Two Northland MPs say the Commissioner for the Environment's finding that oil and gas extraction is environmentally risky is more reason for the industry to steer clear of Northland.
Kerikeri-based Northland Green MP David Clendon said international companies would have to comply with environmental laws but the laws in themselves could not protect against disaster.
"You can't mitigate against the risk. If something goes wrong, it tends to go very, very wrong," Mr Clendon said.
Mana party leader and Te Tai Tokerau MP Hone Harawira said the Government's "woefully inadequate" regulations were partly why Te Tai Tokerau people already strongly opposed the industry operating in or offshore from Northland.
"There are much safer and sustainable ways to build jobs and raise incomes in the North," Mr Harawira said.
In her 2012 report into onshore drilling and fracking, released last week, independent Environment Commissioner Jan Wright voiced concerns about fracking in particular and said in other countries regulators were "scrambling to catch up" with its speedy expansion.
Dr Wright said, that although the impacts could be minimised if regulations were toughened, she did not support the expansion of the industry.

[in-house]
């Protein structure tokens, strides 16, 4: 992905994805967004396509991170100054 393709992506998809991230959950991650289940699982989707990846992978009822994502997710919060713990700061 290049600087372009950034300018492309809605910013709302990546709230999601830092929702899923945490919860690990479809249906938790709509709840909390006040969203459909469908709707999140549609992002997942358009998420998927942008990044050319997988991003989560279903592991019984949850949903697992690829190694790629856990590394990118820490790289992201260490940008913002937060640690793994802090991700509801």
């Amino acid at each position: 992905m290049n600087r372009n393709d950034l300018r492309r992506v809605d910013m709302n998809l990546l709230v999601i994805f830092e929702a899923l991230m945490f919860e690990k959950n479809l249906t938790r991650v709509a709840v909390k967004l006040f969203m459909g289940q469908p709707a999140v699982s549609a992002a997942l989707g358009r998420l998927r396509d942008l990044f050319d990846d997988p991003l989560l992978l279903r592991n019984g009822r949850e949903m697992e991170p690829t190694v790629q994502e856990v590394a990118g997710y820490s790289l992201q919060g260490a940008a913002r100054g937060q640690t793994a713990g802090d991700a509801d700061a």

She said there were deficiencies in how land-based fracking was managed in Taranaki, the only region it is used in New Zealand.
Dr Wright called for "fresh thinking", pointing out the East Coast Basin (incorporating Dannevirke, Gisborne and Hawke's Bay), pegged for explorative drilling and fracking, was drier and very reliant on key aquifers.
The Green Party has called on the Government to take a safety-first approach and specifically halt fracking.
While there are no plans for land-based fracking or exploration in Northland, international oil company Statoil is preparing to carry out electronic tests in the Reinga Basin.
Mr Clendon said he believed any oil or gas discovery and extraction would bring few rewards for Northland.
"We're told the offshore drilling will generate local employment and wealth. I simply don't believe it," he said.
Environment Minister Amy Adams and Energy and Resources Minister Simon Bridges called the report "a useful contribution to the discussion on how best to manage the environmental effects of onshore petroleum development".
The ministers said they would "analyse and consider the commissioner's recommendations".